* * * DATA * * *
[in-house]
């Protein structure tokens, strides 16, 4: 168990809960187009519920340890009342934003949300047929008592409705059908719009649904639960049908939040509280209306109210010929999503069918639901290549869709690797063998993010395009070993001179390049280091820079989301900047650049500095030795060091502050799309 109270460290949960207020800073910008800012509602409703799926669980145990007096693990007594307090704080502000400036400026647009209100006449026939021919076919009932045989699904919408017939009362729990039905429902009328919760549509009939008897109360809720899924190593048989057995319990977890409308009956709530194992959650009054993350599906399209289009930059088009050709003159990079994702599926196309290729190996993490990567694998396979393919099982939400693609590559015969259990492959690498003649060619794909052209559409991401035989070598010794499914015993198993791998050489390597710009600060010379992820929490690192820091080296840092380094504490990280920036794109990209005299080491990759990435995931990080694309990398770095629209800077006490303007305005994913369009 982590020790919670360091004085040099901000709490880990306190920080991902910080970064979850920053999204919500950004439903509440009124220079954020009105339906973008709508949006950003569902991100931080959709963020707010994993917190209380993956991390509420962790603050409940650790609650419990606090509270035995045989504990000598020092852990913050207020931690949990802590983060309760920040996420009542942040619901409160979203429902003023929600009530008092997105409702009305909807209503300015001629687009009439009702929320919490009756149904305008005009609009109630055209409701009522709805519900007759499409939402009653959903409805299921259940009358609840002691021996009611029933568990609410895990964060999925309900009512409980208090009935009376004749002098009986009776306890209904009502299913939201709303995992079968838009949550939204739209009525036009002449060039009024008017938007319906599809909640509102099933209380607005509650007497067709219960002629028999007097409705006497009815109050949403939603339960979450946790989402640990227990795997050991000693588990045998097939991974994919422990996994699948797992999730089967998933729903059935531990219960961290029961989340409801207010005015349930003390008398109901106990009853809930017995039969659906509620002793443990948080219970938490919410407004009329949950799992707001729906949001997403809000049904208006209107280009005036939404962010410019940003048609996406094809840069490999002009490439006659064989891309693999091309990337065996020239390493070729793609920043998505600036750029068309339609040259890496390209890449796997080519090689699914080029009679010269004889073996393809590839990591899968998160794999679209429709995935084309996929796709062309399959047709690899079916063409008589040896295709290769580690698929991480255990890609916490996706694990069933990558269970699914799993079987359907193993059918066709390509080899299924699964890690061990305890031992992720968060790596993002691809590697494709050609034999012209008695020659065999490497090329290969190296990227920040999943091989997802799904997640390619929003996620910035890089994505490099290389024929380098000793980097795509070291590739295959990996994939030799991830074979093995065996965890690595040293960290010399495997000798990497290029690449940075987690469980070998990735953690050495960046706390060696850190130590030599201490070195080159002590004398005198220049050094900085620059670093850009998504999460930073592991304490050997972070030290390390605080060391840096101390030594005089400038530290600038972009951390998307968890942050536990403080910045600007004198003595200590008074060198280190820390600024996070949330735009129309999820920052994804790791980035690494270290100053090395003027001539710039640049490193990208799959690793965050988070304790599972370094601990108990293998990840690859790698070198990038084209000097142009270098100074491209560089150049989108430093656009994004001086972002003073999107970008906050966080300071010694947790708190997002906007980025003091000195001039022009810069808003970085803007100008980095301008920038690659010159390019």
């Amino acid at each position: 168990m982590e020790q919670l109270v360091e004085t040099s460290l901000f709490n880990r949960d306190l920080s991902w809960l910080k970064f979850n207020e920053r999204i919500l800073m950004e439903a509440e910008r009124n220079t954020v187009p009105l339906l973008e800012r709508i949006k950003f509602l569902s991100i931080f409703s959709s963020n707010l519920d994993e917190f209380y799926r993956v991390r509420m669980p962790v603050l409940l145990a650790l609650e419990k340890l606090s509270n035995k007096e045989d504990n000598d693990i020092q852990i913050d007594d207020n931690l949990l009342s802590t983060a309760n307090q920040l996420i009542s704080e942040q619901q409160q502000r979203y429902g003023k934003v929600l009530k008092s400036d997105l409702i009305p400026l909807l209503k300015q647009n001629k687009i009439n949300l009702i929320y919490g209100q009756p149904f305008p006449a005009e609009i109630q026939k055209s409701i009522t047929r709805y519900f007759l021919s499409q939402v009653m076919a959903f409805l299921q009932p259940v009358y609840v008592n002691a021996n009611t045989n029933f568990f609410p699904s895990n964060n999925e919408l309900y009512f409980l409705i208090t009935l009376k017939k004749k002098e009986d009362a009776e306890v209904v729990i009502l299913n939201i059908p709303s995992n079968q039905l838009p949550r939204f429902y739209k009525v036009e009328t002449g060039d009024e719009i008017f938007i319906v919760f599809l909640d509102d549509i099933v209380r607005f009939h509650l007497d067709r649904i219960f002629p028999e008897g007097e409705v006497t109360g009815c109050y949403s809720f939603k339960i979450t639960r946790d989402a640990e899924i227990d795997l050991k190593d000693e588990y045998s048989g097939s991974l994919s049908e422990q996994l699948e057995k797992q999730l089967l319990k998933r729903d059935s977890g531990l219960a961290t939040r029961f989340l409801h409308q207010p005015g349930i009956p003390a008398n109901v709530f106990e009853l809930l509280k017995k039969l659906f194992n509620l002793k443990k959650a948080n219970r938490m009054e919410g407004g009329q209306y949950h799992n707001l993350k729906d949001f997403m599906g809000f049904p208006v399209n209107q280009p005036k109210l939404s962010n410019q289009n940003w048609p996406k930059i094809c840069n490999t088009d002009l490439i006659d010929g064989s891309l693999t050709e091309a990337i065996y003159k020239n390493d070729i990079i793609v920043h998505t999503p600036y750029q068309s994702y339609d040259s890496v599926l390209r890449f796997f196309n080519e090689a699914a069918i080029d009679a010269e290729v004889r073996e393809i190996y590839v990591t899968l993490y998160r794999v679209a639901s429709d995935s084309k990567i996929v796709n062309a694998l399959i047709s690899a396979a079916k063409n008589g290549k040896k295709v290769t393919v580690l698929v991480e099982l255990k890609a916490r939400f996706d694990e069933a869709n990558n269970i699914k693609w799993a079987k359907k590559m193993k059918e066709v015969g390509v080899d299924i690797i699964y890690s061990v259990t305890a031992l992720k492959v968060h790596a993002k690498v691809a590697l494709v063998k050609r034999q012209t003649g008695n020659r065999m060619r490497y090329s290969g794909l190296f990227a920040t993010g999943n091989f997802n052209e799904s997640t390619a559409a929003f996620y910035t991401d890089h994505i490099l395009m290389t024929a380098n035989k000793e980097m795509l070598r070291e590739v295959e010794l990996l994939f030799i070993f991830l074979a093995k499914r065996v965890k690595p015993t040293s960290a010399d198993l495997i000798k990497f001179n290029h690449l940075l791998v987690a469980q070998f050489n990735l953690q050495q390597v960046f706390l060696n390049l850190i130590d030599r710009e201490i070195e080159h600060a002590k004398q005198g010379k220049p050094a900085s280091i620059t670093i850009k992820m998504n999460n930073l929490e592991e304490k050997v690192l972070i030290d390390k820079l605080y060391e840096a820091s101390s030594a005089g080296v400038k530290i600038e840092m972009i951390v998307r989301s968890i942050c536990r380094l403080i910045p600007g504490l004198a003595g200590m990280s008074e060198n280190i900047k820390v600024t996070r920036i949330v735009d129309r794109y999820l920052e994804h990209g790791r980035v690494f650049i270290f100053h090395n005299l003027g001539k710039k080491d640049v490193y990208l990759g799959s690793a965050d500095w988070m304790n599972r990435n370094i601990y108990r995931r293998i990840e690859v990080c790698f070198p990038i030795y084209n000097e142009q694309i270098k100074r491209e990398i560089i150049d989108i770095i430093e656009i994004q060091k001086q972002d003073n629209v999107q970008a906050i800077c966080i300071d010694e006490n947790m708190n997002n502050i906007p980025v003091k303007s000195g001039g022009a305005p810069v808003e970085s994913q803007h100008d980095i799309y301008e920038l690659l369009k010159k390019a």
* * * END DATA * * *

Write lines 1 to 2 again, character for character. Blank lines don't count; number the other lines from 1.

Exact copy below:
[in-house]
């Protein structure tokens, strides 16, 4: 168990809960187009519920340890009342934003949300047929008592409705059908719009649904639960049908939040509280209306109210010929999503069918639901290549869709690797063998993010395009070993001179390049280091820079989301900047650049500095030795060091502050799309 109270460290949960207020800073910008800012509602409703799926669980145990007096693990007594307090704080502000400036400026647009209100006449026939021919076919009932045989699904919408017939009362729990039905429902009328919760549509009939008897109360809720899924190593048989057995319990977890409308009956709530194992959650009054993350599906399209289009930059088009050709003159990079994702599926196309290729190996993490990567694998396979393919099982939400693609590559015969259990492959690498003649060619794909052209559409991401035989070598010794499914015993198993791998050489390597710009600060010379992820929490690192820091080296840092380094504490990280920036794109990209005299080491990759990435995931990080694309990398770095629209800077006490303007305005994913369009 982590020790919670360091004085040099901000709490880990306190920080991902910080970064979850920053999204919500950004439903509440009124220079954020009105339906973008709508949006950003569902991100931080959709963020707010994993917190209380993956991390509420962790603050409940650790609650419990606090509270035995045989504990000598020092852990913050207020931690949990802590983060309760920040996420009542942040619901409160979203429902003023929600009530008092997105409702009305909807209503300015001629687009009439009702929320919490009756149904305008005009609009109630055209409701009522709805519900007759499409939402009653959903409805299921259940009358609840002691021996009611029933568990609410895990964060999925309900009512409980208090009935009376004749002098009986009776306890209904009502299913939201709303995992079968838009949550939204739209009525036009002449060039009024008017938007319906599809909640509102099933209380607005509650007497067709219960002629028999007097409705006497009815109050949403939603339960979450946790989402640990227990795997050991000693588990045998097939991974994919422990996994699948797992999730089967998933729903059935531990219960961290029961989340409801207010005015349930003390008398109901106990009853809930017995039969659906509620002793443990948080219970938490919410407004009329949950799992707001729906949001997403809000049904208006209107280009005036939404962010410019940003048609996406094809840069490999002009490439006659064989891309693999091309990337065996020239390493070729793609920043998505600036750029068309339609040259890496390209890449796997080519090689699914080029009679010269004889073996393809590839990591899968998160794999679209429709995935084309996929796709062309399959047709690899079916063409008589040896295709290769580690698929991480255990890609916490996706694990069933990558269970699914799993079987359907193993059918066709390509080899299924699964890690061990305890031992992720968060790596993002691809590697494709050609034999012209008695020659065999490497090329290969190296990227920040999943091989997802799904997640390619929003996620910035890089994505490099290389024929380098000793980097795509070291590739295959990996994939030799991830074979093995065996965890690595040293960290010399495997000798990497290029690449940075987690469980070998990735953690050495960046706390060696850190130590030599201490070195080159002590004398005198220049050094900085620059670093850009998504999460930073592991304490050997972070030290390390605080060391840096101390030594005089400038530290600038972009951390998307968890942050536990403080910045600007004198003595200590008074060198280190820390600024996070949330735009129309999820920052994804790791980035690494270290100053090395003027001539710039640049490193990208799959690793965050988070304790599972370094601990108990293998990840690859790698070198990038084209000097142009270098100074491209560089150049989108430093656009994004001086972002003073999107970008906050966080300071010694947790708190997002906007980025003091000195001039022009810069808003970085803007100008980095301008920038690659010159390019």